When the federal government joined the Tübingen biotech company Curevac in mid-June with more than 343 million euros, the excitement was great. The start-up – majority owned by SAP co-founder and multibillionaire Dietmar Hopp – is working on the development of a vaccine against the lung disease Covid-19. US President Donald Trump also allegedly tried to secure access to the company. Federal Minister of Economics Peter Altmaier (CDU) justified the state participation with the fact that Germany had to become independent in the supply of a corona vaccine, with the Curevac participation one wanted to accelerate the development.
It all sounded as if the Federal Government’s move was following a major industrial policy plan by the Minister of Economic Affairs.
But in fact it was obviously not the federal government that gave the impetus to the investment, but the company itself. This emerges from the response of the Federal Ministry of Economics (BMWi) to a small request from the FDP. “Curevac AG has successfully applied for an investment by the federal government,” said State Secretary Claudia Dörr-Voß’s reply. The initiative was not taken by government officials. Rumors that Trump was interested in Curevac hadn’t played a role in getting started.
“If industrial policy considerations and requirements had actually been decisive, the idea for the takeover in the BMWi should have arisen,” says FDP politician Reinhard Houben, who made the request. “This shows that Mr. Altmaier’s argument is fooled, in fact he was obviously trying to show the citizens that everything is being done to combat the corona pandemic.” However, it is questionable whether the state entry will actually accelerate the development of a vaccine.
The entry of the federal government, which holds its shares through the state development bank KfW, may have accelerated Curevac’s stock exchange plans. After the Altmaier coup, the pharmaceutical multi-company Glaxo-Smith-Kline, the Qatar Investment Authority and the Qatar Investment Authority, as well as other investors, had put three-digit million euro amounts into the company. Last Friday, Curevac then registered on the American technology exchange Nasdaq. An appointment has not yet been made; in the course of a private placement, Curevac’s main owner Hopp wants to invest another 100 million in the company.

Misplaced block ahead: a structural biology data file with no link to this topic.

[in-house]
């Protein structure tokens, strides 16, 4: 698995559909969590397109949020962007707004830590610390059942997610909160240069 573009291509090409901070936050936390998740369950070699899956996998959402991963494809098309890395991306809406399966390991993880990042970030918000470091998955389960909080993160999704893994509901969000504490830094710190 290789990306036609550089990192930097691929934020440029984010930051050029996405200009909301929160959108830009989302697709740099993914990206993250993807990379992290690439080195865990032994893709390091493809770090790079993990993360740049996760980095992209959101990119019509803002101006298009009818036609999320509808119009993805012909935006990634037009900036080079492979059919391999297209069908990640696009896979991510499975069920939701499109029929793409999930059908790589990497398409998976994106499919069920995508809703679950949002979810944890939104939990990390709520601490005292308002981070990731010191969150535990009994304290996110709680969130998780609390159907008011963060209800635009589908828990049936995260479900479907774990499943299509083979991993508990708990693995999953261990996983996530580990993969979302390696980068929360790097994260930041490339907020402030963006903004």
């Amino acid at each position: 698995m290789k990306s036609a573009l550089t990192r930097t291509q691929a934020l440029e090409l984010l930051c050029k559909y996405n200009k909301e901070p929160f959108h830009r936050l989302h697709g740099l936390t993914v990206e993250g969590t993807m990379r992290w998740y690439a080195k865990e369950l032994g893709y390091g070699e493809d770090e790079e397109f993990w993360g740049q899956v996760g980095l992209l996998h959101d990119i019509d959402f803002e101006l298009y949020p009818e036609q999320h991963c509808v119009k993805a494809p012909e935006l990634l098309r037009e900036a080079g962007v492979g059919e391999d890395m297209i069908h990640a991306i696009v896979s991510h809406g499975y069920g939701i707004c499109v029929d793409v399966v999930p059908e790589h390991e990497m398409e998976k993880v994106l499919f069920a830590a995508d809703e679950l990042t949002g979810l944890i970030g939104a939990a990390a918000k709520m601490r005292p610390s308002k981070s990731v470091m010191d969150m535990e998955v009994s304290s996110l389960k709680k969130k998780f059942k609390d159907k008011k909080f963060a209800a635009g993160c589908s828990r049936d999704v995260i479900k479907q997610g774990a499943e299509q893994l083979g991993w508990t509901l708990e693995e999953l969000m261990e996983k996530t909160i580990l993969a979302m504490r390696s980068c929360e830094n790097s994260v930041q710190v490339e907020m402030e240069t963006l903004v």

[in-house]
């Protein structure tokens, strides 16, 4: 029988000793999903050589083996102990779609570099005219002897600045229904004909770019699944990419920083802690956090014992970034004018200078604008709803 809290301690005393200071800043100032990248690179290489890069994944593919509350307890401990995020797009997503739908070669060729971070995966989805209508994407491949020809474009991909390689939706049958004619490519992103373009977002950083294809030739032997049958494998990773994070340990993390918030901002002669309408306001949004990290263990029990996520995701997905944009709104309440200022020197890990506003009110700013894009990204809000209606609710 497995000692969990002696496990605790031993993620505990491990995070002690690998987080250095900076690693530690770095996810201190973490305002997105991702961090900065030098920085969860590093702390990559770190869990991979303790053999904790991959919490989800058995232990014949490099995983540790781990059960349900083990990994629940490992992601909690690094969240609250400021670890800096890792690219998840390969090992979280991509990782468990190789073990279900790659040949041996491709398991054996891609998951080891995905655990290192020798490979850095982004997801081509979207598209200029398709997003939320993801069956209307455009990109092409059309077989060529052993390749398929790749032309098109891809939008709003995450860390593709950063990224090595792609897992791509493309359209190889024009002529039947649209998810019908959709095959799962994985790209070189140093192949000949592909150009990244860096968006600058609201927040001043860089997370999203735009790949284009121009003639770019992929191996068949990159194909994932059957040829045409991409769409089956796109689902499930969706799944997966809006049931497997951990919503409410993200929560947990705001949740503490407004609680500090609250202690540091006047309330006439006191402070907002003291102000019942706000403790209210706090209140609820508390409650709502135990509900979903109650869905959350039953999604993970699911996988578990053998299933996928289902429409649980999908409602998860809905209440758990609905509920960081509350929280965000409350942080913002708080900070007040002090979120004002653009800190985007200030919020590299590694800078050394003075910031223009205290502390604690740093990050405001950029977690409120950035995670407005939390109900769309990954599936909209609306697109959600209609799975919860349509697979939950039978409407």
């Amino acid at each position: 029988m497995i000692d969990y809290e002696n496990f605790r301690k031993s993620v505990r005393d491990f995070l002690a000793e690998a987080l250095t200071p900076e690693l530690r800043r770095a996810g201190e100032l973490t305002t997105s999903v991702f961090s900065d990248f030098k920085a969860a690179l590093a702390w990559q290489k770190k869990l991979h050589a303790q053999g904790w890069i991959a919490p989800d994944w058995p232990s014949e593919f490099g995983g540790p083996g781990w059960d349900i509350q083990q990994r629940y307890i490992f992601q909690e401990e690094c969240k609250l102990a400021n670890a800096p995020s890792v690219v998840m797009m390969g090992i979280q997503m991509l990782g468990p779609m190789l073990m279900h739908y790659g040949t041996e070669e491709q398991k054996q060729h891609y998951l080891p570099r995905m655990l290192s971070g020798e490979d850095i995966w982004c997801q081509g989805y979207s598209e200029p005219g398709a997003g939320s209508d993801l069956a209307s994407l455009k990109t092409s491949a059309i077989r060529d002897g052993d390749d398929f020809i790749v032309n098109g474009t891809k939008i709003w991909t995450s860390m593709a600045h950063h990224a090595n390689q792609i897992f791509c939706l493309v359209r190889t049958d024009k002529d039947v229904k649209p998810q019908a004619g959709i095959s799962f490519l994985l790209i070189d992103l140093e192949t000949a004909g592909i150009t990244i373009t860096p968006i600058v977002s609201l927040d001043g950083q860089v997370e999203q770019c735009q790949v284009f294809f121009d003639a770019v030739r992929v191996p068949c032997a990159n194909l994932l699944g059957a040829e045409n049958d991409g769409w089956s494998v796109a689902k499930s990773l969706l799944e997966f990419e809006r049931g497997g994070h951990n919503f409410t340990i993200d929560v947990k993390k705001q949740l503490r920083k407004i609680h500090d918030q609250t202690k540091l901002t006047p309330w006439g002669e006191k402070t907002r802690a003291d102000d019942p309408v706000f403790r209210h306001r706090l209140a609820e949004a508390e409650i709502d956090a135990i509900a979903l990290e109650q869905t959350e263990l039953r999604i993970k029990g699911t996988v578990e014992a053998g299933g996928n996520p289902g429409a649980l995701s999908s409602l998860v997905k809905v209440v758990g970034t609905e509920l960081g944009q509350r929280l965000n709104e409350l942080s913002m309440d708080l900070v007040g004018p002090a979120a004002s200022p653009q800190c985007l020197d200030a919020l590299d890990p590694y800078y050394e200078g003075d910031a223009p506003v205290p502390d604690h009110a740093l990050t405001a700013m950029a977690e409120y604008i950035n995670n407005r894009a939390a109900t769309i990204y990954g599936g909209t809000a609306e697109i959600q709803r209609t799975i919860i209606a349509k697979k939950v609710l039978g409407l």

“The federal government acts like a bait”
Houben sees the federal government’s entry as a clear distortion of competition, and the subsequent investments by private donors underscore this. “The state reduces the risk for other investors,” says the FDP man. “The federal government as an anchor investor acts like bait.” The Federal Government, on the other hand, turned competition concerns of the monopoly commission into the wind.
In fact, competitors like the Mainz-based company Biontech have not received state aid similar to Curevac – and therefore have to fear that they will fall behind.
In the response of the Ministry of Economic Affairs to the FDP’s request, it only says that the examination by the Federal Government “has shown no evidence that KfW’s participation in Curevac could pose a risk to free competition”.
It remains to be seen whether the federal government will retain its stake in the company even after Curevac goes public. The question of whether and when KfW is separating from the Curevac shares is “currently not the subject of a decision”.